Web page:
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DPSS Los Angeles Mobile App


Product Designer



1 week

Mobile App Redesign



Disclaimer:  I’m not affiliated with DPSS in any capacity, and the views for this case study are strictly my own. Since I don’t have full access to all the user data that influenced their current design, this case study is not fully comprehensive. This case study was done to enhance my learning experience and challenge myself to redesign it to serve a specific purpose.

What is DPSS?

DPSS; short for Department of Social Services, is a Los Angeles county government agency that offers a wide ranges of services and assistance to individuals and families. They offer food stamps, medical insurance, job assistance and a plethora of others. DPSS serves roughly 10 million residents and have an operating budget of $3.9 billion.(1)


Why The Redesign?

As a person who has needed to take advantage of the services that DPSS offers, navigating its mobile app is a rough and unpleasant experience. It does allow you to do things that one would usually have to do at a physical office which is minutely more convenient. This convenience is diminished by how difficult it is to use the app. There was no option to choose a different language besides English, outdated and hard to use modals to submit login information, and lots of redundant options and navigation.

GOAL: To take the app in its current state and create a redesign that adheres more closely to ux design  standards and conventions. 


Getting Started

To get a more comprehensive record of the users pain points with the app, I took screenshots of everyway a user could interact with DPSS and recorded a typical user flow.


Understanding Current Users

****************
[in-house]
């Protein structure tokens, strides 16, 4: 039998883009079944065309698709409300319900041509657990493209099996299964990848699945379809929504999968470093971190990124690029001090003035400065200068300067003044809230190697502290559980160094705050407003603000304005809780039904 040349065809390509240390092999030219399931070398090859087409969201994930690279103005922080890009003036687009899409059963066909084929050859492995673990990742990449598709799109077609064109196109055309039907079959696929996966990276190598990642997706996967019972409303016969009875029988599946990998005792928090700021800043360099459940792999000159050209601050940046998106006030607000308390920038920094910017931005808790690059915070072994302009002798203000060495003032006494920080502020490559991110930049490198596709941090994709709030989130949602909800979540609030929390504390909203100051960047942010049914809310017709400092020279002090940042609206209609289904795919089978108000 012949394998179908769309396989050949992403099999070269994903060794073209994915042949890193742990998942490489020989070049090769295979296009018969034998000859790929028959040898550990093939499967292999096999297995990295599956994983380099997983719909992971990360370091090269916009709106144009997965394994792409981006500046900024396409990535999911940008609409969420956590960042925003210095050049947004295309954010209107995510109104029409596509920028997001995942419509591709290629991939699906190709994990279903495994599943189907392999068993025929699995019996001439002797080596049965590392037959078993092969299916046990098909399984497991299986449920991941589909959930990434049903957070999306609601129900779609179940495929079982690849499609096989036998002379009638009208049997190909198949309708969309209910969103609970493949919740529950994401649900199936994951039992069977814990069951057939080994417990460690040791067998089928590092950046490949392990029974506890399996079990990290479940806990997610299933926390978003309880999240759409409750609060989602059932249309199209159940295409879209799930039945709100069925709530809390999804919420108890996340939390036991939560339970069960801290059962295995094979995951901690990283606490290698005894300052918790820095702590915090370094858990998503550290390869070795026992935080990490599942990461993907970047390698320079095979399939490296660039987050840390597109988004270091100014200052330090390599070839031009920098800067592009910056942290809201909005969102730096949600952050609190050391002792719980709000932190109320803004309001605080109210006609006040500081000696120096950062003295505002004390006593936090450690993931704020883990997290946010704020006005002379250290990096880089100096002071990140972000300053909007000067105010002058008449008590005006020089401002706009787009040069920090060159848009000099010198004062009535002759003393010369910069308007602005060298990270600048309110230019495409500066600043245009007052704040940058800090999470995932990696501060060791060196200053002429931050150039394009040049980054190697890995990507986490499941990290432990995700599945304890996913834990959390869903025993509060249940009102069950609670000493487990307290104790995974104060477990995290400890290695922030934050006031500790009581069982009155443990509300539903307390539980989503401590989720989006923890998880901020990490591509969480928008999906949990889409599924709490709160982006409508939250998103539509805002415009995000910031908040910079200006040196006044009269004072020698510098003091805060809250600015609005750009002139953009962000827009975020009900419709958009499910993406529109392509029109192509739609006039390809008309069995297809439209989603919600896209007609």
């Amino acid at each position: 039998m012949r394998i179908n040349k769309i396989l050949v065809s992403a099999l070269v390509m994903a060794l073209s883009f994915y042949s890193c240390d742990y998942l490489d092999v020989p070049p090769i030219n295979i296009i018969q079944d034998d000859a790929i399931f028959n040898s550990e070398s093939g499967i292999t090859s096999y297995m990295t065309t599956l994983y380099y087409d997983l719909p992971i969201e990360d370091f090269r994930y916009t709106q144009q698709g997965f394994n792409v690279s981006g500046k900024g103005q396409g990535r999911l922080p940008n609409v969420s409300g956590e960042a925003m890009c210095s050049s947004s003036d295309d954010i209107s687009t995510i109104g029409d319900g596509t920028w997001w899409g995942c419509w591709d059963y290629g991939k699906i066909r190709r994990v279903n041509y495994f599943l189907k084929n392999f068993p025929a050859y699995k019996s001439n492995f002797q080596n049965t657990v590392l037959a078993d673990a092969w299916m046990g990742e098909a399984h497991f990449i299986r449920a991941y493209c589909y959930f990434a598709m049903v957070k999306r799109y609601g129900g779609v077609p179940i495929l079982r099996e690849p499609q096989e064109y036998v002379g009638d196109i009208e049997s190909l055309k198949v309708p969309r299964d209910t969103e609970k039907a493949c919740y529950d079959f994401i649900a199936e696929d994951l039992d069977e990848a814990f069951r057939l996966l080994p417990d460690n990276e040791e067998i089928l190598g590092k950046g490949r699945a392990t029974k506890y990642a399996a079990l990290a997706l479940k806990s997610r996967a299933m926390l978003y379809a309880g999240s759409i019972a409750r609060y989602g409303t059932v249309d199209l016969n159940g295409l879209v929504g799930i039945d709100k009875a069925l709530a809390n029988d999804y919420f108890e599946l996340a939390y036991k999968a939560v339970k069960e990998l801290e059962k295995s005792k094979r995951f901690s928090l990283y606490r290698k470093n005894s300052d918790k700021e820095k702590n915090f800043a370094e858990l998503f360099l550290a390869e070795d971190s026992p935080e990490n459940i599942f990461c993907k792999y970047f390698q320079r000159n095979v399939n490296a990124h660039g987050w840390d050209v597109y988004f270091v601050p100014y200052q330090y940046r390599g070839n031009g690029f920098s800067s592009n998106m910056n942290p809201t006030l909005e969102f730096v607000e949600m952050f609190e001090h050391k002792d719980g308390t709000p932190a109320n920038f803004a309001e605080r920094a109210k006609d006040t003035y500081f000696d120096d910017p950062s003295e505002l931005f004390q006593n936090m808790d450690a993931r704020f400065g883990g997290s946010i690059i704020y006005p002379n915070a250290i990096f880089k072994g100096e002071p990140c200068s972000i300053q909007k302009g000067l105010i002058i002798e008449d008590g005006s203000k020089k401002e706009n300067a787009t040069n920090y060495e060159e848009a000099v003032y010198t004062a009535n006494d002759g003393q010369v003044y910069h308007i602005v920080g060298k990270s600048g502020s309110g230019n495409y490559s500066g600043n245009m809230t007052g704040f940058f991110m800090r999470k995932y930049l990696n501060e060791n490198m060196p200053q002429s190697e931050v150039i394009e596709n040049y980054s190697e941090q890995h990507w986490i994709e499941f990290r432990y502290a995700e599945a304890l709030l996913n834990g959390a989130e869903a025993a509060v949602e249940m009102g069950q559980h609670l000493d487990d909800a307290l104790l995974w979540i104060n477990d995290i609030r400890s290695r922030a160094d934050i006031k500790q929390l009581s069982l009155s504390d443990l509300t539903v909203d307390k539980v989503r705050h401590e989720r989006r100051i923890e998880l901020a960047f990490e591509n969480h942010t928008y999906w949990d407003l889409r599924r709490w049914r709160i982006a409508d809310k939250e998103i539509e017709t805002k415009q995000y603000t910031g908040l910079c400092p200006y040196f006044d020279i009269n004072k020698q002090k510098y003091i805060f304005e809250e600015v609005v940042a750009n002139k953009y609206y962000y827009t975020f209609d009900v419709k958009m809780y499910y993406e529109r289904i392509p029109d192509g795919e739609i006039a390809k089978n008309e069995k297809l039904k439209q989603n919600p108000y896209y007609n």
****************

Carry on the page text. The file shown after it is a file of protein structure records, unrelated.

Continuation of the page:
The DPSS mobile app is available for both android and iOS users with a collective download count of about a million users and has an average rating of 2.5/5 stars. To get a better understanding of their experiences with the app, I searched through the user reviews on both the Play Store and the Mac App Store to validate my concerns. 

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Identifying Pain Points

During my analysis, I found the following pain points:

1. Lack of language accessibility, no option for user to choose a language besides English. 
2. Text is not legible in some instances.
3. Modal is difficult to use and outdated.
4. App features are redundant.
5. Visual design is jarring and clunky.

Need 1 - Greater Accessibility: Users which English is not their primary language are left a disadvantage, so more language options are suggested. Also users who have some type of visual impairment or blindness would benefit from voice prompts to help them navigate the app. 

Need 2 - Improved Usability:  Users feel the app experience is slow, not user friendly and outdated. Most users expressed how the most pertinent info regarding their case was not displayed. 



Affinity Mapping

Next, I compiled all the feedback, insights, and pain points listed above and grouped similar ones. This helped me brainstorm and develop potential ideas and gave a clearer view of what was important to users while keeping in mind the business goals and objectives.

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Creating a Design System

The first step in the visual redesign process was to create a system of updated UI components that was more visually pleasing and consistent. 

Primary Buttons


Secondary Buttons

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Suggestions and the Redesign

Primary Language Selection

When a user opens the app they are now able to choose their primary language to help them navigate the app easier.


Updated UI Elements

The calendar modal has been updated to be more user friendly and is less likely to result in an error by the user when entering their birthdate. Previously, it was very difficult to select the right day, month and year. 


Improved Userflow

What's outlined below is a new and improved user flow and feature diagram. It includes the usability improvements that were proposed then made. 


Challenges and Next Steps

The biggest challenge trying to refine the design with departing too much from the original design. I wish I had more opportunities to actually speak with users of the app instead of having to rely on my own experience and impersonal user reviews. 

This actually brings me to my future plans for the project. I want to give the design an actual complete overhaul and test the proposed solution with more users to validate my assumptions. I plan on pitching the redesign to the DPSS when complete. 

Try the app yourself here.